OR WAIT 15 SECS
University of Pittsburgh school of pharmacy students train outpatients on how to use over-the-counter medications safely.
A national study has found that on average only 43% of patients speak with a pharmacist prior to purchasing an over-the-counter medication. With more OTC medications being introduced onto the market every day and many drugs being switched from prescription to OTC status, it is important for pharmacists to be able to effectively educate patients about these products and the importance of reading the drug facts label, which was introduced in 2002 to help simplify the information provided to consumers.
To accomplish these goals, we undertook a community outreach program recently with the help of pharmacy students. In addition, our project provided patients with information regarding medication therapy management (MTM) available at their pharmacy and the opportunity to have their blood pressure monitored. This project also intended to make patients aware that pharmacists are able to help them choose appropriate OTC medications.
Prior to the program, each student was given a preparation packet, which described the objectives of the project, as well as a copy of all brochures, information about OTC medications, and tips for checking blood pressure. The students reviewed this information and practiced taking blood pressure prior to the sessions.
After visiting the table, patients were invited to complete a survey. This survey assessed the number of medications (both prescription and OTC) the patients used and their knowledge and use of OTC medications, including how often they read the OTC label prior to taking OTC medications, whether they discussed the use of OTCs with their physician or pharmacist prior to taking them, and how likely they would be to discuss OTC use with their physician or pharmacist after participating in the program.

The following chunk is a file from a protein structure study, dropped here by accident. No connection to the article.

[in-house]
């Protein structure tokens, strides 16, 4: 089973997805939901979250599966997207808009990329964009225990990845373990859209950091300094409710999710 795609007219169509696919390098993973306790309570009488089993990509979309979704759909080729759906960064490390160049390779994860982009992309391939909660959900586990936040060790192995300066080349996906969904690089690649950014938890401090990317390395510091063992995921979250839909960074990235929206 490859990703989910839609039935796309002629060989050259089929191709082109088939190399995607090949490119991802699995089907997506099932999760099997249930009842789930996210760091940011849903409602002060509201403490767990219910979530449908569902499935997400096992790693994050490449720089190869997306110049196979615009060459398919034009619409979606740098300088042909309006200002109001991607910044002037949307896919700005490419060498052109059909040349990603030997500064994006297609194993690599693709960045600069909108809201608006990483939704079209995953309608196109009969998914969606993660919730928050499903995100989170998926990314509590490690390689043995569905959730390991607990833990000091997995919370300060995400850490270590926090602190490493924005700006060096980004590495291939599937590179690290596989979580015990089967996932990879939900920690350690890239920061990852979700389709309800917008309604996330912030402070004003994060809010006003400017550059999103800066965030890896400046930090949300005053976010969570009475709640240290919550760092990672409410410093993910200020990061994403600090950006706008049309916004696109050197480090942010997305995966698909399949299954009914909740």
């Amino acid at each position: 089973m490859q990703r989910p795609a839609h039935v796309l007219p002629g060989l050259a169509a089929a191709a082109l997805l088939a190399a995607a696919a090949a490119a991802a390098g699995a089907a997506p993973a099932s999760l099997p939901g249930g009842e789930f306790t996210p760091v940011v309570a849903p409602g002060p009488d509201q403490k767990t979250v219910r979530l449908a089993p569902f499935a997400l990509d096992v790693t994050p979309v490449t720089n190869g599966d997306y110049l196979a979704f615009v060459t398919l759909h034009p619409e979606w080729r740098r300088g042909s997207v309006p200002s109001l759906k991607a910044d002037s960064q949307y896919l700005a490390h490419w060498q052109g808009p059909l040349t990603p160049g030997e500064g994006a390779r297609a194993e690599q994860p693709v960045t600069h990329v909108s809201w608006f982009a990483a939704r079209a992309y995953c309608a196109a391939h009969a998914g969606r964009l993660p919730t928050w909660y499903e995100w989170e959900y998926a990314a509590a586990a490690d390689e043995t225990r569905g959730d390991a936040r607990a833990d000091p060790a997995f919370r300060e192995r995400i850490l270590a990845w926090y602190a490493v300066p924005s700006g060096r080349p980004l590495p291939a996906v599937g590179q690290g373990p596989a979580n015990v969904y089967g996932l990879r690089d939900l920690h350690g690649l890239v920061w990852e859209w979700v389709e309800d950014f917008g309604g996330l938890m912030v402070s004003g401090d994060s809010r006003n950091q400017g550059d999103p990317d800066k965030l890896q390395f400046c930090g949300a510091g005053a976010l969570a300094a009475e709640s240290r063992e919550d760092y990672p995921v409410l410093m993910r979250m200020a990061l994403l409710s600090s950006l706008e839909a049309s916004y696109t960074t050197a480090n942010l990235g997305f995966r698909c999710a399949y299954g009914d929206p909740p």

A total of 73 patients stopped by the education table during the scheduled sessions. The patients ranged in age from 18 to 81. Twenty patients expressed interest in learning more about the New Drug Facts Label and were instructed on how to read them. Blood pressure screenings were performed on 55 people; an additional 18 patients did not have their blood pressure checked, but were interested in receiving educational materials.
Through this community event, we were able to reach more than 70 patients and provide them with very valuable knowledge regarding OTC medications. In addition, this program also helped to enhance patients' knowledge about the importance of speaking with their physician or pharmacist prior to using an OTC medication. At the end of the program most patients were either definitely going to speak with their pharmacist prior to future OTC use, or reported being more likely to do so. Most patients also took the educational materials that were offered and therefore walked away with very valuable tools they could use to improve their own safe medication usage, as well as share them with family and friends.
This program was also a good learning experience for students. It helped to make them more confident in communicating with and counseling patients about medications, as well as in taking blood pressure. It also made them aware of the value of community events to incorporate into their future pharmacy practice.
Thanks to this project, awareness about OTC medication safety was increased within this community. Furthermore, patients learned that pharmacists are available and willing to answer their questions and assist them in selecting the safest and most effective OTC medication.
References are available upon request.
TEGAN WILLIAMS is a Pharm.D. candidate, JANELLE STIEFEL is a Pharm.D. candidate, DEANNE HALL is an assistant professor, and KAREN S. PATER is an assistant professor at University of Pittsburgh School of Pharmacy.